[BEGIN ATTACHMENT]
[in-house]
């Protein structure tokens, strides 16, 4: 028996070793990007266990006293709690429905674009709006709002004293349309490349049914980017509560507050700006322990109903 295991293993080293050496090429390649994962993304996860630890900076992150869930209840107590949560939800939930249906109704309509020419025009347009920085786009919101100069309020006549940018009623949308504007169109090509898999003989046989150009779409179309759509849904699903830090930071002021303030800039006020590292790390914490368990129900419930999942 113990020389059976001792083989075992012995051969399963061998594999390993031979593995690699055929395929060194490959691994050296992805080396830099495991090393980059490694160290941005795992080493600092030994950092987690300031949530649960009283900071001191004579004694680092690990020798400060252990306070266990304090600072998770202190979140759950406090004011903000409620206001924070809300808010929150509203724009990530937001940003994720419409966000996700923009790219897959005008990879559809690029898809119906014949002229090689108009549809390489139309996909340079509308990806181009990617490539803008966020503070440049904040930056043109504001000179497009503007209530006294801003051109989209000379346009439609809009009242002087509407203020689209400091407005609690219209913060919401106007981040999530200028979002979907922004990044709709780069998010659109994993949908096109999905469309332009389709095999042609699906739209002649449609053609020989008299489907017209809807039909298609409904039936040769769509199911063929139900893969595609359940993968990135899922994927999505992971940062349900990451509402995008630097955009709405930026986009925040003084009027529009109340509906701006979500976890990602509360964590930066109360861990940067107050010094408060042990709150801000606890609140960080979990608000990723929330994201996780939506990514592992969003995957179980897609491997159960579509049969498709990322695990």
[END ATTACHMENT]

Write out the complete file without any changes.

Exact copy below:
[in-house]
């Protein structure tokens, strides 16, 4: 028996070793990007266990006293709690429905674009709006709002004293349309490349049914980017509560507050700006322990109903 295991293993080293050496090429390649994962993304996860630890900076992150869930209840107590949560939800939930249906109704309509020419025009347009920085786009919101100069309020006549940018009623949308504007169109090509898999003989046989150009779409179309759509849904699903830090930071002021303030800039006020590292790390914490368990129900419930999942 113990020389059976001792083989075992012995051969399963061998594999390993031979593995690699055929395929060194490959691994050296992805080396830099495991090393980059490694160290941005795992080493600092030994950092987690300031949530649960009283900071001191004579004694680092690990020798400060252990306070266990304090600072998770202190979140759950406090004011903000409620206001924070809300808010929150509203724009990530937001940003994720419409966000996700923009790219897959005008990879559809690029898809119906014949002229090689108009549809390489139309996909340079509308990806181009990617490539803008966020503070440049904040930056043109504001000179497009503007209530006294801003051109989209000379346009439609809009009242002087509407203020689209400091407005609690219209913060919401106007981040999530200028979002979907922004990044709709780069998010659109994993949908096109999905469309332009389709095999042609699906739209002649449609053609020989008299489907017209809807039909298609409904039936040769769509199911063929139900893969595609359940993968990135899922994927999505992971940062349900990451509402995008630097955009709405930026986009925040003084009027529009109340509906701006979500976890990602509360964590930066109360861990940067107050010094408060042990709150801000606890609140960080979990608000990723929330994201996780939506990514592992969003995957179980897609491997159960579509049969498709990322695990």